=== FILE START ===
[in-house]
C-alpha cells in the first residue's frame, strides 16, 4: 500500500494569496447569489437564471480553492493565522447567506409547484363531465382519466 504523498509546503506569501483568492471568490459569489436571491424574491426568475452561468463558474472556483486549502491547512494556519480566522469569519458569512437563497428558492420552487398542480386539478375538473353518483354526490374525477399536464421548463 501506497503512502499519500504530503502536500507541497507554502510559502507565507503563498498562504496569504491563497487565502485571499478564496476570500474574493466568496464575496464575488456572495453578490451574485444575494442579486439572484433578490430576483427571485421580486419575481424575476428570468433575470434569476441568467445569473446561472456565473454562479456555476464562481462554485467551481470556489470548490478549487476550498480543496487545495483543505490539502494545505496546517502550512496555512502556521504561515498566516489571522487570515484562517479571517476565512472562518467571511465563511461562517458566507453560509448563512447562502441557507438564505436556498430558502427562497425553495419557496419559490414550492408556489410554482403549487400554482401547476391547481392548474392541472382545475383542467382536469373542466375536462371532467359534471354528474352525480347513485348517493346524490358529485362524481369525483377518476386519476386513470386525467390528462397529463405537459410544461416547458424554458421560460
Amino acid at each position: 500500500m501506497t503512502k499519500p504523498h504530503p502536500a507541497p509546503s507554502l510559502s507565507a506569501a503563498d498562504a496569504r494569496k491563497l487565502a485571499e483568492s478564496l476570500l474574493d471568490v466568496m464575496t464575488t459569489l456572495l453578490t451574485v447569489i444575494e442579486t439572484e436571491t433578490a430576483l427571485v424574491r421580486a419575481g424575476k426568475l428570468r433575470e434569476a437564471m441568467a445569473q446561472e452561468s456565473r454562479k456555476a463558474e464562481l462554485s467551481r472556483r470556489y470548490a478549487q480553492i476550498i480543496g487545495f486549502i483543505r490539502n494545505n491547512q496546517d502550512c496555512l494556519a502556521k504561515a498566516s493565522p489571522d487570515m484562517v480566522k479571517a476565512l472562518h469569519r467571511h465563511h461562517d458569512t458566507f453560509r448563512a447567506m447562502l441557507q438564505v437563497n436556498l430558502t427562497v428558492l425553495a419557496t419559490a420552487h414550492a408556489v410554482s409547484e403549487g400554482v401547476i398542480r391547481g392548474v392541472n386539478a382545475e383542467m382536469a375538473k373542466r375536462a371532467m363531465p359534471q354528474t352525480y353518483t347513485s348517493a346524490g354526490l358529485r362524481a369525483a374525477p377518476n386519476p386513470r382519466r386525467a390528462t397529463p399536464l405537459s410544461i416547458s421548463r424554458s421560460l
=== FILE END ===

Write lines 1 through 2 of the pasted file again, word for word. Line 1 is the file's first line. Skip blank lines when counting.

[in-house]
C-alpha cells in the first residue's frame, strides 16, 4: 500500500494569496447569489437564471480553492493565522447567506409547484363531465382519466 504523498509546503506569501483568492471568490459569489436571491424574491426568475452561468463558474472556483486549502491547512494556519480566522469569519458569512437563497428558492420552487398542480386539478375538473353518483354526490374525477399536464421548463 501506497503512502499519500504530503502536500507541497507554502510559502507565507503563498498562504496569504491563497487565502485571499478564496476570500474574493466568496464575496464575488456572495453578490451574485444575494442579486439572484433578490430576483427571485421580486419575481424575476428570468433575470434569476441568467445569473446561472456565473454562479456555476464562481462554485467551481470556489470548490478549487476550498480543496487545495483543505490539502494545505496546517502550512496555512502556521504561515498566516489571522487570515484562517479571517476565512472562518467571511465563511461562517458566507453560509448563512447562502441557507438564505436556498430558502427562497425553495419557496419559490414550492408556489410554482403549487400554482401547476391547481392548474392541472382545475383542467382536469373542466375536462371532467359534471354528474352525480347513485348517493346524490358529485362524481369525483377518476386519476386513470386525467390528462397529463405537459410544461416547458424554458421560460